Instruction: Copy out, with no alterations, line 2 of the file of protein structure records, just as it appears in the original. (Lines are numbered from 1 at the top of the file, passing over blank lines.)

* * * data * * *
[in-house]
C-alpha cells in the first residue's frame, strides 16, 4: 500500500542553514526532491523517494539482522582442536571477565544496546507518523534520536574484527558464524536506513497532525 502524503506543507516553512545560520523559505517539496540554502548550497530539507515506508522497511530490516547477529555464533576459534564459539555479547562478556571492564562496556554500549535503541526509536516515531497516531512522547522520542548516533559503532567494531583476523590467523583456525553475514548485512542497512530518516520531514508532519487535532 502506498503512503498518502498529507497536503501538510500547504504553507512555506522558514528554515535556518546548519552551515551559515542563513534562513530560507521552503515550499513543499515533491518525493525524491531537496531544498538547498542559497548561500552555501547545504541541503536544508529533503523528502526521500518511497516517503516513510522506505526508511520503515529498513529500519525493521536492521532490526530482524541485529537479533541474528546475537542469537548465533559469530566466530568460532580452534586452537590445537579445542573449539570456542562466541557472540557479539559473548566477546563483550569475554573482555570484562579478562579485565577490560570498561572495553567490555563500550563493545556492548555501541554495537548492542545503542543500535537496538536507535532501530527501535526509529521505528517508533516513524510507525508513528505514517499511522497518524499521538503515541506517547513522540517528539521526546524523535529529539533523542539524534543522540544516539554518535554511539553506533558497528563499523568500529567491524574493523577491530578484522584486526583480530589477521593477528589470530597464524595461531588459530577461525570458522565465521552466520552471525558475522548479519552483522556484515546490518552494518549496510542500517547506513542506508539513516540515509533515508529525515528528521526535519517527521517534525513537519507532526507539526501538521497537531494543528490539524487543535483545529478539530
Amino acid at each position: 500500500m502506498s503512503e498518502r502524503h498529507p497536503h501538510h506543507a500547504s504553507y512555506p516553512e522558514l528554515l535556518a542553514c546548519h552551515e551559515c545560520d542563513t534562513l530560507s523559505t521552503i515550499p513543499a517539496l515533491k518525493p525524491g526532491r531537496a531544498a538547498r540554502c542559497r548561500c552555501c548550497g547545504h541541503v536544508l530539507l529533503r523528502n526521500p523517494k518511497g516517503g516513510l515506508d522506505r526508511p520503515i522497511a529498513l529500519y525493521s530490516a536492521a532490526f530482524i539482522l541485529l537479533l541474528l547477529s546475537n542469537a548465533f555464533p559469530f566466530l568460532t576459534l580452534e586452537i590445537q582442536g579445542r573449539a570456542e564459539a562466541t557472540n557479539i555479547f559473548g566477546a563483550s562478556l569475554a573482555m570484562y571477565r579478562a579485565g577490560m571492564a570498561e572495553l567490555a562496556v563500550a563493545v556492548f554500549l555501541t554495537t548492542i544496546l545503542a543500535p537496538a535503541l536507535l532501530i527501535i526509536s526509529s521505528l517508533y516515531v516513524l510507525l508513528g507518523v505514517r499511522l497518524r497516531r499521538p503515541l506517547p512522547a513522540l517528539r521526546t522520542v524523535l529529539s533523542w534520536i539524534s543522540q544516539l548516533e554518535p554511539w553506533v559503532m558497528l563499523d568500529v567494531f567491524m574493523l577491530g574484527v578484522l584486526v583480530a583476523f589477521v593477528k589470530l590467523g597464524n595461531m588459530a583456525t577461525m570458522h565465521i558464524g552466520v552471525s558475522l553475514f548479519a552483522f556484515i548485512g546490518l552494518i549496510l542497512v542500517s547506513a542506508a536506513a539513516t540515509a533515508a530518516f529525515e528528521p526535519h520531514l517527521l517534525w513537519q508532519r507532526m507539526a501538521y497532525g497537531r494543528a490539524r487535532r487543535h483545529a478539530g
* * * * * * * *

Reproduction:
C-alpha cells in the first residue's frame, strides 16, 4: 500500500542553514526532491523517494539482522582442536571477565544496546507518523534520536574484527558464524536506513497532525 502524503506543507516553512545560520523559505517539496540554502548550497530539507515506508522497511530490516547477529555464533576459534564459539555479547562478556571492564562496556554500549535503541526509536516515531497516531512522547522520542548516533559503532567494531583476523590467523583456525553475514548485512542497512530518516520531514508532519487535532 502506498503512503498518502498529507497536503501538510500547504504553507512555506522558514528554515535556518546548519552551515551559515542563513534562513530560507521552503515550499513543499515533491518525493525524491531537496531544498538547498542559497548561500552555501547545504541541503536544508529533503523528502526521500518511497516517503516513510522506505526508511520503515529498513529500519525493521536492521532490526530482524541485529537479533541474528546475537542469537548465533559469530566466530568460532580452534586452537590445537579445542573449539570456542562466541557472540557479539559473548566477546563483550569475554573482555570484562579478562579485565577490560570498561572495553567490555563500550563493545556492548555501541554495537548492542545503542543500535537496538536507535532501530527501535526509529521505528517508533516513524510507525508513528505514517499511522497518524499521538503515541506517547513522540517528539521526546524523535529529539533523542539524534543522540544516539554518535554511539553506533558497528563499523568500529567491524574493523577491530578484522584486526583480530589477521593477528589470530597464524595461531588459530577461525570458522565465521552466520552471525558475522548479519552483522556484515546490518552494518549496510542500517547506513542506508539513516540515509533515508529525515528528521526535519517527521517534525513537519507532526507539526501538521497537531494543528490539524487543535483545529478539530